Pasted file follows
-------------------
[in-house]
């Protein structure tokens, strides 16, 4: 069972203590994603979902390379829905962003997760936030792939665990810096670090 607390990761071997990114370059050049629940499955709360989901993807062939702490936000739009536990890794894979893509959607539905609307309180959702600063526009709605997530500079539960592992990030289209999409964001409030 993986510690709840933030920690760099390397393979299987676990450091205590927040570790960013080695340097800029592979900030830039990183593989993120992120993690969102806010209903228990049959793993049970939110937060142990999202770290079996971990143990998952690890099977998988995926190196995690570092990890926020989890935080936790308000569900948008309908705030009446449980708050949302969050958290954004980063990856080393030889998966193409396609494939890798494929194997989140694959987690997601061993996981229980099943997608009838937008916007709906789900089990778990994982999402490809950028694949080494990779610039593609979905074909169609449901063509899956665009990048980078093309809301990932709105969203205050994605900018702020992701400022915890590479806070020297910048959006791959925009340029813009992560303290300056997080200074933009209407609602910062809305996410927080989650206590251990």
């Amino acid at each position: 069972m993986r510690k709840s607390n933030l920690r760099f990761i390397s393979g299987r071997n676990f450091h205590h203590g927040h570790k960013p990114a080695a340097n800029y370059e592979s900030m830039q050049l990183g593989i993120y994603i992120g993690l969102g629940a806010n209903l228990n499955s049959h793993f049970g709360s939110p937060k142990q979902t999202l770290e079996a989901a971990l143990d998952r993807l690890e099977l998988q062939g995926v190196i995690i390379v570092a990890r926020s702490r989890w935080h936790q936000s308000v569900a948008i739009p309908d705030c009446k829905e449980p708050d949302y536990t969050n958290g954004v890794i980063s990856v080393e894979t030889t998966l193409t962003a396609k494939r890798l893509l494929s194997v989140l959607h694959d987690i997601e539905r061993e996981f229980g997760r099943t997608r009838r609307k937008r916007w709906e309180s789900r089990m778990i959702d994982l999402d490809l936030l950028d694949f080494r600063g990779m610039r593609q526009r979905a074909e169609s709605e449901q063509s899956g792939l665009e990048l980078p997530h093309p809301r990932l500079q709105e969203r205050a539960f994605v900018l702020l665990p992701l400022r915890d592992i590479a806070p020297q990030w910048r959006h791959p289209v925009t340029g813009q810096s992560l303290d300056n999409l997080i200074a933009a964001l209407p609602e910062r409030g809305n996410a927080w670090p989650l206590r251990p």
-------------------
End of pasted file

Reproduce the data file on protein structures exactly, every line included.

[in-house]
């Protein structure tokens, strides 16, 4: 069972203590994603979902390379829905962003997760936030792939665990810096670090 607390990761071997990114370059050049629940499955709360989901993807062939702490936000739009536990890794894979893509959607539905609307309180959702600063526009709605997530500079539960592992990030289209999409964001409030 993986510690709840933030920690760099390397393979299987676990450091205590927040570790960013080695340097800029592979900030830039990183593989993120992120993690969102806010209903228990049959793993049970939110937060142990999202770290079996971990143990998952690890099977998988995926190196995690570092990890926020989890935080936790308000569900948008309908705030009446449980708050949302969050958290954004980063990856080393030889998966193409396609494939890798494929194997989140694959987690997601061993996981229980099943997608009838937008916007709906789900089990778990994982999402490809950028694949080494990779610039593609979905074909169609449901063509899956665009990048980078093309809301990932709105969203205050994605900018702020992701400022915890590479806070020297910048959006791959925009340029813009992560303290300056997080200074933009209407609602910062809305996410927080989650206590251990």
């Amino acid at each position: 069972m993986r510690k709840s607390n933030l920690r760099f990761i390397s393979g299987r071997n676990f450091h205590h203590g927040h570790k960013p990114a080695a340097n800029y370059e592979s900030m830039q050049l990183g593989i993120y994603i992120g993690l969102g629940a806010n209903l228990n499955s049959h793993f049970g709360s939110p937060k142990q979902t999202l770290e079996a989901a971990l143990d998952r993807l690890e099977l998988q062939g995926v190196i995690i390379v570092a990890r926020s702490r989890w935080h936790q936000s308000v569900a948008i739009p309908d705030c009446k829905e449980p708050d949302y536990t969050n958290g954004v890794i980063s990856v080393e894979t030889t998966l193409t962003a396609k494939r890798l893509l494929s194997v989140l959607h694959d987690i997601e539905r061993e996981f229980g997760r099943t997608r009838r609307k937008r916007w709906e309180s789900r089990m778990i959702d994982l999402d490809l936030l950028d694949f080494r600063g990779m610039r593609q526009r979905a074909e169609s709605e449901q063509s899956g792939l665009e990048l980078p997530h093309p809301r990932l500079q709105e969203r205050a539960f994605v900018l702020l665990p992701l400022r915890d592992i590479a806070p020297q990030w910048r959006h791959p289209v925009t340029g813009q810096s992560l303290d300056n999409l997080i200074a933009a964001l209407p609602e910062r409030g809305n996410a927080w670090p989650l206590r251990p």